Cat Body Types

Cat body types vary significantly. In the cat fancy, a cat’s shape or conformation is referred to in the breed standards in a particular way.

There are in fact a limitless number of body types. They can, however, be placed into 6 categories. This categorization is almost arbitrary but useful nonetheless.

All the photos and text on this page are protected by copyright except where indicated. Violations of copyright are reported to (DMCA). Sorry about that but needs must.

Here they are:


This refers to a slender body; some would say skinny to use a term employed to describe people. On a more technical level, the head is long and triangular, the body is long and lean, the tail is long and so are the legs. Cats in this category are, for example, the Cornish Rex, Modern Siamese (the Cat Fanciers Association – CFA – would call this, simply, the Siamese), Balinese (long haired Modern Siamese), Oriental Shorthair and Oriental Longhair.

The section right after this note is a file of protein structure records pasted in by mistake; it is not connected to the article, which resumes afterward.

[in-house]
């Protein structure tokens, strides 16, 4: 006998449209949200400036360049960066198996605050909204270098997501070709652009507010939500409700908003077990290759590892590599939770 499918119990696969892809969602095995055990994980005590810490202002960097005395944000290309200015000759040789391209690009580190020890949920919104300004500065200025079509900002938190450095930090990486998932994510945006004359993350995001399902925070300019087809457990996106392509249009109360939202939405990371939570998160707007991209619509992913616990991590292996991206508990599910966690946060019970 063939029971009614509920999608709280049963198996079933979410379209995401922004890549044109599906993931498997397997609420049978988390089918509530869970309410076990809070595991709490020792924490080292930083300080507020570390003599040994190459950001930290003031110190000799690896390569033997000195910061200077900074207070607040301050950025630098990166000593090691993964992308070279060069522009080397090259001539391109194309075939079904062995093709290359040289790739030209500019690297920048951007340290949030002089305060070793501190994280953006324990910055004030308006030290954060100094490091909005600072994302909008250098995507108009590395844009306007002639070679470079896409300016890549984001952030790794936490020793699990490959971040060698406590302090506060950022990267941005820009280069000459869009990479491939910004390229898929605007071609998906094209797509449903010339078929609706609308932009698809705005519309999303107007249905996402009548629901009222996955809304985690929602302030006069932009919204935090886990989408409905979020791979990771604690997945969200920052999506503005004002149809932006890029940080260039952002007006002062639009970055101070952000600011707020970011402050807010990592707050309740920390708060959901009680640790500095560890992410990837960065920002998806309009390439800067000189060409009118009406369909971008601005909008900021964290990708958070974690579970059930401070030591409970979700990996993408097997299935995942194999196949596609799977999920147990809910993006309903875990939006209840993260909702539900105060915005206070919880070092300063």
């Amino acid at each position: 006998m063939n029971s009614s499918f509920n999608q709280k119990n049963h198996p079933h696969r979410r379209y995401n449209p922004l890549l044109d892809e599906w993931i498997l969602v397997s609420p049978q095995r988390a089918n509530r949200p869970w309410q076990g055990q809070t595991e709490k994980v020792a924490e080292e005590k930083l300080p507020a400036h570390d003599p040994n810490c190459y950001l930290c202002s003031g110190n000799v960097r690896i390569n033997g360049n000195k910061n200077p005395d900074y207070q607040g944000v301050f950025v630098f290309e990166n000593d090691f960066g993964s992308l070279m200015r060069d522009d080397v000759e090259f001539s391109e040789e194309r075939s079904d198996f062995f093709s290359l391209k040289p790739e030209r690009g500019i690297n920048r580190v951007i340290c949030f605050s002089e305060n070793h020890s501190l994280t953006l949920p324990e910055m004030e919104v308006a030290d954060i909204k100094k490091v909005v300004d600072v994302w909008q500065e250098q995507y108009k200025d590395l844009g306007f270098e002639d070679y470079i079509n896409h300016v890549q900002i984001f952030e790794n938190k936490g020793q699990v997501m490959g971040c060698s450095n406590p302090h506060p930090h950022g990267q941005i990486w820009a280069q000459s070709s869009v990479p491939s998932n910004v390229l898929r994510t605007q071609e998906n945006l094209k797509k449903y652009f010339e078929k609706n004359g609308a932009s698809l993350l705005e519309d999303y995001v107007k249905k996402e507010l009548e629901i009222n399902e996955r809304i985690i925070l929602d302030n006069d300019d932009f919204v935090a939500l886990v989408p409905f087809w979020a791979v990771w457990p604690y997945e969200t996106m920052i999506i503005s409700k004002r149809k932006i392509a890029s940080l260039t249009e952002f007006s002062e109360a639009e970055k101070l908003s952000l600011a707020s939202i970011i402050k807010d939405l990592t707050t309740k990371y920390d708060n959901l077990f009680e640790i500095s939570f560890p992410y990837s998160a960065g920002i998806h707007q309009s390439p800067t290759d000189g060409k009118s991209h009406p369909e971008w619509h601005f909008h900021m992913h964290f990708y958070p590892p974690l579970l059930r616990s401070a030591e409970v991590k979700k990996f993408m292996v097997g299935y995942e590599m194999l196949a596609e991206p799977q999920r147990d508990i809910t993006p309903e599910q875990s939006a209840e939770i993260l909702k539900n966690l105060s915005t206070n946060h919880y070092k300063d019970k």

Here is an example of the oriental cat body type:

Modern Siamese oriental body shape
Until September 7th I will give 10 cents to an animal charity for every comment. It is a way to help animal welfare without much effort at no cost. Comments help this website too, which is about animal welfare.

Modern Siamese – photo copyright Helmi Flick